One of only three brands able to crack Instagram’s most-followed list (the others include NatGeo and, of course, Instagram itself), Nike has managed to amass an enormous social following thanks in part to its smart pairings with teen-beloved athletes like Simone Biles and cultural influencers like FKA Twigs. With athleisure still going strong, the Nike swoosh is just as coveted by teens as ever—in fact, it rated as the No. 1 clothing brand in a recent Piper Jaffray survey of Gen Z. —E.B.
Victoria’s Secret has a loyal following among the fashionable Gen Z set. Teen girls eagerly buy up its popular Pink brand and follow its runway models, who have included Gigi Hadid, Karlie Kloss and Kendall Jenner, on social media. The angels from Victoria’s Secret’s 2016 fashion show had 164 million Instagram followers combined, and the Pink brand has 7 million followers. —C.B.
Forever 21 has long been a staple in the world of fast fashion, and Gen Z consumers love its budget-friendly, of-the-moment apparel. In April, the company expanded its F21 Red concept store, which offers even cheaper goods, from eight to 40 locations around the country, and announced a relaunch of its plus-size line, Forever 21 Plus. The brand boasts 12.9 million followers on Instagram. —Christine Birkner
Brandy Melville, which launched in the U.S. in 2009, has built a cult following among affluent teenage girls by relying mostly on Instagram—it doesn’t advertise traditionally, and has only 20 U.S. locations in California, New York and Connecticut. The brand’s controversial “one size” policy has garnered controversy, but it hasn’t seemed to deter fans of the brand, which has 3.9 million followers on Instagram. —C.B.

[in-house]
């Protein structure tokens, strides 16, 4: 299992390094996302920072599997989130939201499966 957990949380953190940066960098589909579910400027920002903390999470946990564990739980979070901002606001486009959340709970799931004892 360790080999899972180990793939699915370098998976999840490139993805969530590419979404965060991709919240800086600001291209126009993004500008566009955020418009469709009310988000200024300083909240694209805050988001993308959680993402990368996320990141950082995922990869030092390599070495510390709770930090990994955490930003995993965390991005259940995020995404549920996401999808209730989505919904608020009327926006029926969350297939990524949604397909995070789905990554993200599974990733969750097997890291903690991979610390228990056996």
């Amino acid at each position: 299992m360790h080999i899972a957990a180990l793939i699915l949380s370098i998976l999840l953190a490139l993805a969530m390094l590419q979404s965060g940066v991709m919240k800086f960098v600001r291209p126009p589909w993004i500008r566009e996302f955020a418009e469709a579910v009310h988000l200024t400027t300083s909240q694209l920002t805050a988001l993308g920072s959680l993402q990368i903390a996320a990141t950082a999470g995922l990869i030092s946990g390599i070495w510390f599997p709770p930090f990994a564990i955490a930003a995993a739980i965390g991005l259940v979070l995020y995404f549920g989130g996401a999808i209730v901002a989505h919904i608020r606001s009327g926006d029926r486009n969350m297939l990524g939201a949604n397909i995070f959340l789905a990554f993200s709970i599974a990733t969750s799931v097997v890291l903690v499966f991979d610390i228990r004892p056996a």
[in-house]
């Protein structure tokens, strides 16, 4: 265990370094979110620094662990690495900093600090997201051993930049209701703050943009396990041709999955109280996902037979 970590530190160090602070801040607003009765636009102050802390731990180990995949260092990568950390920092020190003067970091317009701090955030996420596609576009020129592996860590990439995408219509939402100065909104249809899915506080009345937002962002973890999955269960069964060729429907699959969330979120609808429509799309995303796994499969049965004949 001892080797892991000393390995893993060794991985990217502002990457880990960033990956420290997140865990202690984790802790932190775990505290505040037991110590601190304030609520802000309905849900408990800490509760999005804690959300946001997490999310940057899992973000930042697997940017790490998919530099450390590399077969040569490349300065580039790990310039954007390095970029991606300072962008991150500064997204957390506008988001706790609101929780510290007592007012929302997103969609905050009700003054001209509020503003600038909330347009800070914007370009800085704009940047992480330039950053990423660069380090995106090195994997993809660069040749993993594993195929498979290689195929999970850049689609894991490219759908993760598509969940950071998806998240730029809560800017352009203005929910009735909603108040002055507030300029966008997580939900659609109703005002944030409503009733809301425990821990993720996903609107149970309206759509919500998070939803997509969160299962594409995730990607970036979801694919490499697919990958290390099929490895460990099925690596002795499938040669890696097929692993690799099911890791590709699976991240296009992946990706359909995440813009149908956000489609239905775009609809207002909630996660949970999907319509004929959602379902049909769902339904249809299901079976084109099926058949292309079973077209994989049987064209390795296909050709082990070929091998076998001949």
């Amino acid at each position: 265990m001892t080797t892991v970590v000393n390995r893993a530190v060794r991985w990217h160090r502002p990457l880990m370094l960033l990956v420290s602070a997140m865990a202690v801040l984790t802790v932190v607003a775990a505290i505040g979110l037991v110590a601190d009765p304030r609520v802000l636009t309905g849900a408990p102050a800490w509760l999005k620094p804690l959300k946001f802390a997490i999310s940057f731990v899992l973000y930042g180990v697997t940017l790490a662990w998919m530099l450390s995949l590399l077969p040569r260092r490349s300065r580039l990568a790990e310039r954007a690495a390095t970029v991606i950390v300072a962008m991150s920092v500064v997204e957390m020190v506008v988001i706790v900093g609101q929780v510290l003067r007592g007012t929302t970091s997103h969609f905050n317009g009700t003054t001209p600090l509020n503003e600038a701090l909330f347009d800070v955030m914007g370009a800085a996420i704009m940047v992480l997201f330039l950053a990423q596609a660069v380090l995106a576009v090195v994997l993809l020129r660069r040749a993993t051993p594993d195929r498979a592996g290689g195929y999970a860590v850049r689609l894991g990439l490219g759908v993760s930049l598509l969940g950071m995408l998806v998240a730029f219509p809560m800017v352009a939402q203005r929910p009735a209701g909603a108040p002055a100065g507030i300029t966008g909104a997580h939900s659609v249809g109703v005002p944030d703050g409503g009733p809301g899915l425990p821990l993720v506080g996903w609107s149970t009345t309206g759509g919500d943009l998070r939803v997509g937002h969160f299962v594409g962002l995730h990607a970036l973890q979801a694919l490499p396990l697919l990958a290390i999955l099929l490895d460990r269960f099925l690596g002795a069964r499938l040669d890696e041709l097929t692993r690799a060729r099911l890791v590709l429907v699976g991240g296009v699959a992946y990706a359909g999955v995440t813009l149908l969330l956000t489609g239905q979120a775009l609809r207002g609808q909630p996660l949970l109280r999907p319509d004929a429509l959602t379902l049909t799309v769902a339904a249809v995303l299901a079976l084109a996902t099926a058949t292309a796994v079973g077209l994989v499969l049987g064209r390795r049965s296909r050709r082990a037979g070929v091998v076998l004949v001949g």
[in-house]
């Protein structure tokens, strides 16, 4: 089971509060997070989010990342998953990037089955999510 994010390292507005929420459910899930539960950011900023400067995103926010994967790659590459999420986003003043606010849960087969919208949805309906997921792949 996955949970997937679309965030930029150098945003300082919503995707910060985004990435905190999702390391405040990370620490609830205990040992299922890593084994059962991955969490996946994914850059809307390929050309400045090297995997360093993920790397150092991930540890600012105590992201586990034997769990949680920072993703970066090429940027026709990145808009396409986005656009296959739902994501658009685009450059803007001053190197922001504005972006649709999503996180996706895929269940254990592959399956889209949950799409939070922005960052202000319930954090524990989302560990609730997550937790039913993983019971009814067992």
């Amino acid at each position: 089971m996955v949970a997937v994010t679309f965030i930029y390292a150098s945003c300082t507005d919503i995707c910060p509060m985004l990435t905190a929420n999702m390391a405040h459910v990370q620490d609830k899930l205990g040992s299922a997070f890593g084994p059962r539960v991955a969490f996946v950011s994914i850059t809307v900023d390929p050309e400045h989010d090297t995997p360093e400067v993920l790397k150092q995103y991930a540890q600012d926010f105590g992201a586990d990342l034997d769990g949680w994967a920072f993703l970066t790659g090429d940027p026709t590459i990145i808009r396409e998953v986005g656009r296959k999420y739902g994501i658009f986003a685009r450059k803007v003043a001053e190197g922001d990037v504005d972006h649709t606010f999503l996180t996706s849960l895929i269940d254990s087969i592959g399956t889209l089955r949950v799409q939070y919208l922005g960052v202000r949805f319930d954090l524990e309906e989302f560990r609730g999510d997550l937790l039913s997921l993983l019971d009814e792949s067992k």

Anastasia Beverly Hills
One of the first big cosmetics brands to successfully use social media to build a fanbase, Anastasia Beverly Hills has become practically inescapable in the make-up artist communities of Instagram and YouTube—and set the path for plenty of other up-and-coming brands, too. Over-the-top trends like contouring, matte lips and bold eyebrows (see: Kylie Jenner and countless other teens on Instagram) can all be attributed in part to Anastasia, whose product releases are now highly-anticipated social media events. —E.B.
Gigi and Bella Hadid/Kendall and Kylie Jenner
For Gen Z celebs, it’s all about family—or, more specifically, sisters. Over the past few years, the Hadids and Jenners have risen from not-so-humble roots to become global mega-stars thanks to a combination of good genes, better connections and unprecedented social media savvy. Gigi, Bella and Kendall have all been roundly embraced by the highest tiers of the fashion industry—once an unthinkable feat for reality-adjacent stars—while Kylie has fashioned herself as a mini beauty mogul. Did we mention that they’re all also part of the same #girlsquad? —E.B.
These days, being a celebrity requires a lot more than just beauty and talent. While her Disney credentials (she got her start on Disney Channel’s Good Luck Charlie and currently stars on the series K.C. Undercover) might suggest a goodie-two-shoes, 20-year-old Zendaya has become known for both her fearless personal and fierce social activism, promoting the Women’s March on Washington and working with Verizon’s #WeNeedMore campaign, which encourages more kids to get into STEM. This July, she’ll make a splash on the big screen as one of the stars of the new Spider-Man franchise. —E.B.
As if her memorable film debut as Rue in The Hunger Games wasn’t enough, 18-year-old Amandla Stenberg set the internet alight two years ago when a video she made for her high school class went viral. Titled “Don’t Cash Crop My Cornrows,” it took celebrities like Katy Perry and Christina Aguilera to task for cultural appropriation. She’s since become known as a powerful advocate for intersectional feminism, racial and LGBT issues, all while continuing her acting career (including the recently released Everything, Everything) and securing a spot at NYU’s film school. —E.B.